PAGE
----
What do they eat?

In the wild, Toxeus Magnus will feed on small and large insects, including mosquitoes, flies, crickets, grasshoppers, and other small spiders. And because they have brilliant eyesight and impeccable jumping skills, they can patiently stalk their prey, lure them closer and pounce on them without warning.

From observation, Toxeus Magnus likes to hunt during the day. However, as they age, their hunting skills become limited.

On the flip side, if you plan to keep our leaper friends in captivity, you’ll have to make provision for their feeding. Thankfully, this shouldn’t be a problem, especially considering the fact that you can catch feeder insects or order some from pet stores close to you. And because Toxeus Magnus does not eat very much, feeding it once every two to three days is perfectly okay.

Taxes Magnus and milk production

One thing that blows our mind away when we talk about this exciting species of jumping spiders is the fact that they produce milk-like substance they use to nurture their young ones. Sure, we have come across many incredible things about jumping spiders, but this has to be the most intriguing.

In terms of feeding their young, experts believe that Toxeus Magnus nurtures their offspring for 38 days even though they can forage independently after 21 days. Findings also revealed that the white milk-like substance excreted by females of this jumping spider species contain sugar, fat, and protein.

What is their temperament?

Just like other jumping spider species out there, Toxeus Magnus isn’t aggressive to humans. Even though they are vicious hunters who release potent venoms that can incapacitate their prey, their venom doesn’t harm humans.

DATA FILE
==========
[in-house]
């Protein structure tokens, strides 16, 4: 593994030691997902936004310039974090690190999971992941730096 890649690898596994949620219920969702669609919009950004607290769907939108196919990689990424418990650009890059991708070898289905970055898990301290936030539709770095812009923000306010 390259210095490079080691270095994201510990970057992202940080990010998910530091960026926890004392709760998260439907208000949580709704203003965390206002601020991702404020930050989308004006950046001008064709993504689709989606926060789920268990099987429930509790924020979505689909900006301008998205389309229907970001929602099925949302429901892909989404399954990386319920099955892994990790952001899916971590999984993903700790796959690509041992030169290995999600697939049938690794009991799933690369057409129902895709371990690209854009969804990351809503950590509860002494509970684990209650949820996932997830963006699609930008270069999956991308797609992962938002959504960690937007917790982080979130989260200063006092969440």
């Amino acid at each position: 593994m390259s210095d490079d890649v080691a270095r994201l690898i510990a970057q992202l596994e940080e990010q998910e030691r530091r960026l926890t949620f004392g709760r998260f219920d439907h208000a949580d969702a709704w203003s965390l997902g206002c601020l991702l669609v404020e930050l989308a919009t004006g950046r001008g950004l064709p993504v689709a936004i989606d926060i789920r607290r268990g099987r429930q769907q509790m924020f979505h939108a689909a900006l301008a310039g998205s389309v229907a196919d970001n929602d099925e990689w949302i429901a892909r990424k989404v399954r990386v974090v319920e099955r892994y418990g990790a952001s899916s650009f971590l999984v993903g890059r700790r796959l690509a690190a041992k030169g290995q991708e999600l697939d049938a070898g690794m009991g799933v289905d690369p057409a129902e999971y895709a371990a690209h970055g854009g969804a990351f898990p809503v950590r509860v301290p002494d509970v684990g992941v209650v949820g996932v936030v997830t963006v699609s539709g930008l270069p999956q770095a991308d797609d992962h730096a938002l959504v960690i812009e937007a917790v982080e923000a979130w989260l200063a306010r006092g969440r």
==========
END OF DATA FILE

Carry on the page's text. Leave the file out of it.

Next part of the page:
And unless our spider friends feel threatened or handled roughly, they rarely bite.

Is it dangerous or venomous to humans

Despite the not so cool things you must have heard about spiders, jumping spider species like Taxeus Magnus are not dangerous to humans. Sure, they have venoms that are strong enough to paralyze their prey, their venom isn’t harmful to humans.

And if you ever get bitten by this jumping spider, you’ll only experience mild pain and minor irritations that disappear after a few days.

And unless you’re allergic to spider bites, been bitten by Taxeus Magnus will not cause any severe harm.

Frequently asked questions: Learn more about Toxeus Magnus

Do they produce milk?

There is no doubt that Toxeus Magnus has so much going for it, but one striking detail about this spider is that it produces a milk-like substance that it uses to feed its young.

How long can Toxeus Magnus survive without food?

While most spiders can go a week without food, anything more than this may cause serious consequences, including death. Ideally, jumping spiders should be fed at least once every two to three days.

What is their lifespan?

If you know anything about jumping spiders, you’ll know for sure that they have a very short lifespan. That said, jumping spider species like the Toxeus Magnus can survive for nearly six months to one year.